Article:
"Move to the Medical Model"

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"Move to the Medical Model"

Evolve your practice business model to increase profitability and tap non-traditional revenue streams.

Gil Weber, M.B.A.
Adapted with permission from Optometric Management
© Copyright, 2007. All rights reserved.
July 2007


On the surface, the typical optometrist's and ophthalmologist's dispensaries look essentially the same. They each carry the same frame lines and use the same lenses fabricated by the same laboratories. But, if you looked beneath the surface of the typical ophthalmologist's dispensary, you'd be struck by how different it is from the typical optometrist's vis-à-vis its positioning (image) as a natural extension of the clinical practice, in its cash-generating sales techniques, and the mix of private-pay and visioncare plan income. This is because ophthalmologists focus on the medical model of dispensing eyewear.

"Surgeons should stick to surgery," is the common sentiment among ODs. But, physicians are grappling with relentless Medicare reductions and, collaterally, similar reductions from commercial payers who base their fee schedules on Medicare's. These reductions have made high surgical fees a thing of the past, forcing ophthalmologists to consider adding patient-elected services that previously weren't part of their patient care armamentaria. Optical dispensing is one such service that has allowed MDs to rebuild diminishing cash flow.

I realize this may make you angry, as general ophthalmologists are now into a long-established part of your practice. But instead of decrying those ophthalmologists, why not examine how dispensaries operate under this medical model so you too can energize cash flow and retain and attract patients?

The medical model

The medical model of dispensing reduces dependency on vision plans and likely means seeing fewer total patients in the dispensary, but it also focuses on increased revenue and profitability per patient. So why does the typical ophthalmologist's dispensary participate in relatively few vision plans?

MDs determined that exam and eyewear reimbursements from most vision plans were poor, imposing way too much administrative hassle for mostly meager reimbursements. So, they made a conscious decision not to participate in "loser" plans.

Although an MD's gross revenue may have increased due to patients added from taking on multiple vision plans, MDs decided it simply wasn't economically smart to work so hard for so little profitable return. As a result, most dispensing ophthalmologists have made a conscious effort to distance themselves from most vision plans and to accept vision plans only selectively -- as supplements to rather than the driving force behind dispensary activities.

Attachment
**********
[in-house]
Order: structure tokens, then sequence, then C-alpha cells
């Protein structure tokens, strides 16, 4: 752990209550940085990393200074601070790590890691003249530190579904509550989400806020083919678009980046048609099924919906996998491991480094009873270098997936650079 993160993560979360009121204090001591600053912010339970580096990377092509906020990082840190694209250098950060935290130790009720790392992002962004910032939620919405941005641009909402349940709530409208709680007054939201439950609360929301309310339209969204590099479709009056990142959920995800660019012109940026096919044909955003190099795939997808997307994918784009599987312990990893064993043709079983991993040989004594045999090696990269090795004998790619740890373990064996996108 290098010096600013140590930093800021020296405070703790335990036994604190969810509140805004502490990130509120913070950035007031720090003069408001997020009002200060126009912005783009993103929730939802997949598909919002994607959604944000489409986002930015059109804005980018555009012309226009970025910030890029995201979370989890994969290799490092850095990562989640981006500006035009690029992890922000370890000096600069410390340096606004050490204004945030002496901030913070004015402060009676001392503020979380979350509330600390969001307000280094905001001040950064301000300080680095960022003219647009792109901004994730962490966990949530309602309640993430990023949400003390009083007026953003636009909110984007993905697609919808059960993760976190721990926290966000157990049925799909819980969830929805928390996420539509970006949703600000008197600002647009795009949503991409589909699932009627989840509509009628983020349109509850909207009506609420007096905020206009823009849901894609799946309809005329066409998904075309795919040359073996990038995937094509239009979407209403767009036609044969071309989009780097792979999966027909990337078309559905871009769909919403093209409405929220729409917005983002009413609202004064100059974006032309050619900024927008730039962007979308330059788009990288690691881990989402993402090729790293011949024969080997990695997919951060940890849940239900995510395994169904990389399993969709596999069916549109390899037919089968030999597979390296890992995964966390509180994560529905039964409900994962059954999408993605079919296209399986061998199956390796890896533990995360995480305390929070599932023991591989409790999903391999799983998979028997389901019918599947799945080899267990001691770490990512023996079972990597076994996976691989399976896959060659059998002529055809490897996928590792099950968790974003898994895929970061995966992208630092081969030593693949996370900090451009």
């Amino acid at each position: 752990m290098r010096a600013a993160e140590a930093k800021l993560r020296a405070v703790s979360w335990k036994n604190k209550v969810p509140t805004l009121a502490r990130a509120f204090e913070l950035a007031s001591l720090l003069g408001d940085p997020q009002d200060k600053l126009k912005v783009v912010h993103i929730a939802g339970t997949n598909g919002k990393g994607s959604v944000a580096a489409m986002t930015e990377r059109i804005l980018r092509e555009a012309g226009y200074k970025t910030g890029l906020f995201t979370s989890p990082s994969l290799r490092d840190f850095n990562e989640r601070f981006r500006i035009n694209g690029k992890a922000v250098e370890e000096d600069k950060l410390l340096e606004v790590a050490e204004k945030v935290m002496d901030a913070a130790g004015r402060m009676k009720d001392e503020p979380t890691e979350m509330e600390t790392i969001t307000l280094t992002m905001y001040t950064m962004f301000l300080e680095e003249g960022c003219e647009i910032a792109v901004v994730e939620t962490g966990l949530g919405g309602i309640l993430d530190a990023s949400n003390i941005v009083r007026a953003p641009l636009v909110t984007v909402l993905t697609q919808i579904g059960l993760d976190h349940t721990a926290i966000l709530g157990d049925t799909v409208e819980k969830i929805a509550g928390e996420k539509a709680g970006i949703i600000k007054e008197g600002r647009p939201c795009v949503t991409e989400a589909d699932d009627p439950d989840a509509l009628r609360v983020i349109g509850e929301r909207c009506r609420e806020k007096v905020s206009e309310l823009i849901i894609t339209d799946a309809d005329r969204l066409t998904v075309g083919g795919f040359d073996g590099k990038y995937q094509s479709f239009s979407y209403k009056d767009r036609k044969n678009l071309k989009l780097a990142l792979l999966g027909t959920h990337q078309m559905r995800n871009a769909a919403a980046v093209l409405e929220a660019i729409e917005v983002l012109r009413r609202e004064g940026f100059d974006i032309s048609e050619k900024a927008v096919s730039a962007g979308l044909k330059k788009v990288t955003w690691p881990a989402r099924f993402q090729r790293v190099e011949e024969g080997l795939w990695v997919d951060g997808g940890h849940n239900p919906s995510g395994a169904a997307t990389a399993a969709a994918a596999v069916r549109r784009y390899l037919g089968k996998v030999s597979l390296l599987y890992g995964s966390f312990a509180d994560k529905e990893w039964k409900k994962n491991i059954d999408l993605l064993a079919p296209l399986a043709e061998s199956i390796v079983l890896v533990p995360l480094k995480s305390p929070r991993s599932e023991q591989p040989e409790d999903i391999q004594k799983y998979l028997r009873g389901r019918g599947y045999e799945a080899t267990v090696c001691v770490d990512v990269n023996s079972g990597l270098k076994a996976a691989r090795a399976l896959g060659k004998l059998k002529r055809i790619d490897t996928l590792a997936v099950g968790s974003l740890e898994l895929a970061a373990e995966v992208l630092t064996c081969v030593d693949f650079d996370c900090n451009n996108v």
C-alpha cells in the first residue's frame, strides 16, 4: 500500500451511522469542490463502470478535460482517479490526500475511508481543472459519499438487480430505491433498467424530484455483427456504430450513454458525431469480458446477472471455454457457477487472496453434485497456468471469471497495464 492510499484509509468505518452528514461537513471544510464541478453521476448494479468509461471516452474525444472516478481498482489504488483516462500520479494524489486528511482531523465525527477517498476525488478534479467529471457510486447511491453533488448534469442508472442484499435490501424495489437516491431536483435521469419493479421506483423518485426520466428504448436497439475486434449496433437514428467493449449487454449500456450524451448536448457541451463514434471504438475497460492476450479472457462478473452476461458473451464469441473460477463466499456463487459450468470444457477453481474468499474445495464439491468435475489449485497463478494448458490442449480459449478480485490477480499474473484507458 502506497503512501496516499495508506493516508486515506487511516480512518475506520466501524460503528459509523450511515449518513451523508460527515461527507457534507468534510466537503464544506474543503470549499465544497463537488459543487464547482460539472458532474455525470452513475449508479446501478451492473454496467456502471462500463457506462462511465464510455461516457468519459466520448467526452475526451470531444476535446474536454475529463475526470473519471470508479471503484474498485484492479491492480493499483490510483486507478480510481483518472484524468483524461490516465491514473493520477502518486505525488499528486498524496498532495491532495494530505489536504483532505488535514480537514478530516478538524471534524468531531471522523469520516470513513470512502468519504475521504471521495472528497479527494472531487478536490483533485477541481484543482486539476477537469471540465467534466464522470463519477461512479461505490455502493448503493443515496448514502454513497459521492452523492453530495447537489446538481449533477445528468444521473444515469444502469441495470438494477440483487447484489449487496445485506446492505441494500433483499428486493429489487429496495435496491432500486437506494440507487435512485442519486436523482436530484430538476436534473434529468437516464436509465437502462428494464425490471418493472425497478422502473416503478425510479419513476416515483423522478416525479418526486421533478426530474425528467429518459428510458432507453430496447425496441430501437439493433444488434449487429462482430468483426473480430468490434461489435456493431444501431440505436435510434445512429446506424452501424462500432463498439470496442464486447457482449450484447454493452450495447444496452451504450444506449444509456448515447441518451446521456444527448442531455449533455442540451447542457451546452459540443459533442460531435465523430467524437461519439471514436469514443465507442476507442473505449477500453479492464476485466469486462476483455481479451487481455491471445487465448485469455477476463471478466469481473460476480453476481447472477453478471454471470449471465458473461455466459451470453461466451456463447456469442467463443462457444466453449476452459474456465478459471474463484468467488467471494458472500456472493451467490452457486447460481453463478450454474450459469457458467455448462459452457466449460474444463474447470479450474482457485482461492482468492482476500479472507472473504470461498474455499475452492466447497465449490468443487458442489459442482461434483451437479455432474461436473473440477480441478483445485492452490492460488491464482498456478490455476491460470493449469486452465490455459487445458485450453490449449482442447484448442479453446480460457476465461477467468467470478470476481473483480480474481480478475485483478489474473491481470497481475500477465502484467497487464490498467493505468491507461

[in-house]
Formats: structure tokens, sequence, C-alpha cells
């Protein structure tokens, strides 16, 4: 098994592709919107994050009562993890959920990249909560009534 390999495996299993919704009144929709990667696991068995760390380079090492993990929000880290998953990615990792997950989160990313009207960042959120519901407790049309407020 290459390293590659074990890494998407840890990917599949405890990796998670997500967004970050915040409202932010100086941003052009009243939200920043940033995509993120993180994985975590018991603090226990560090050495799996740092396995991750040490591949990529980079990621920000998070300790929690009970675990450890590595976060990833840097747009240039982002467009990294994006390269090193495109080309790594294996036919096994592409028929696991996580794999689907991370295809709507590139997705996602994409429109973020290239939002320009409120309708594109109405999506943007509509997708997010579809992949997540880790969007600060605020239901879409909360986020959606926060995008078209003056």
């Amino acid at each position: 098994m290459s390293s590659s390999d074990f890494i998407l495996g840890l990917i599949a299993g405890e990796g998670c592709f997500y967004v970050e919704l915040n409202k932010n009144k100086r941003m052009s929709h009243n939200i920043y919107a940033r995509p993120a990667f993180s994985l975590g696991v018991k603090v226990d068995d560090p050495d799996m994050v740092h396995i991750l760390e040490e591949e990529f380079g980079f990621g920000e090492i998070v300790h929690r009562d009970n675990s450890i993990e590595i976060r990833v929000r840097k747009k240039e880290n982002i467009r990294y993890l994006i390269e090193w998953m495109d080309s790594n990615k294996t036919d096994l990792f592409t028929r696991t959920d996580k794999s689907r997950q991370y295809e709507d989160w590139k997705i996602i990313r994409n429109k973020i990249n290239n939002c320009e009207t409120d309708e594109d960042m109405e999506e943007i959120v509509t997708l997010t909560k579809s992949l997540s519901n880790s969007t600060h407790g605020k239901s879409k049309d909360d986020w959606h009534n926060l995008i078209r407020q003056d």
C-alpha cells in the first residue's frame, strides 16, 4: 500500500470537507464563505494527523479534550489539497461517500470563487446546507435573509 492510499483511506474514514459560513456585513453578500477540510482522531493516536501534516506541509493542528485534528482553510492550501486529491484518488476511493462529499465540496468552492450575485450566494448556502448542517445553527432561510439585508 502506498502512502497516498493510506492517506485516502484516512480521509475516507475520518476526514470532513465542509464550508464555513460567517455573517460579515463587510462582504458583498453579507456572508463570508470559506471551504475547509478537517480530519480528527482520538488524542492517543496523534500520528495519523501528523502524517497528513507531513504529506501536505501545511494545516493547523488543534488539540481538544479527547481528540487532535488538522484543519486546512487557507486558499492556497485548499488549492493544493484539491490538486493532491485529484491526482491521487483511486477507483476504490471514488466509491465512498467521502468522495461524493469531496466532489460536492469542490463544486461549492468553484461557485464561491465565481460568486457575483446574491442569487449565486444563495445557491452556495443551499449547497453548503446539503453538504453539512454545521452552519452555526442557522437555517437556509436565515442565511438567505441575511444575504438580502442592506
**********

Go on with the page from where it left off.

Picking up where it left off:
To do this dispensing ophthalmologists have focused on a "medical model" for their dispensaries. This model is built on a number of key principles that for the most part aren't readily compromised by the sometimes onerous operational constraints that many vision plans impose on a practice. Some examples:

The dispensary is presented to the patient as an extension of the clinical side of the practice, and part and parcel of the continuum of medical care. In the best medical model practices, patients won't perceive the dispensary primarily as a retail operation selling products after the doctor is done with the patient.

For example, the typical ophthalmology dispensary is in a medical office building, in a setting surrounded by other medical practices and in an environment that focuses on nothing but patient care. Think how differently that image speaks to a patient when compared to an optometric dispensary that is located in a strip mall and may be positioned between a pizza parlor and a hair salon.

Perception is reality for your patients. If you want to re-image the practice and adopt the medical model then it may be necessary to rethink location and surroundings. It does not require moving into a medical office complex, but this certainly may mean moving into a free-standing building where the practice's professional image ("We deliver high quality healthcare services") is not utterly compromised by any strictly retail-oriented surroundings.

In addition, the ambiance within most ophthalmology dispensaries tends to be more subdued, with greater emphasis on eyewear as a solution to an eye health concern and with less emphasis on fashion trends. Now, please don't misinterpret or misconstrue that statement.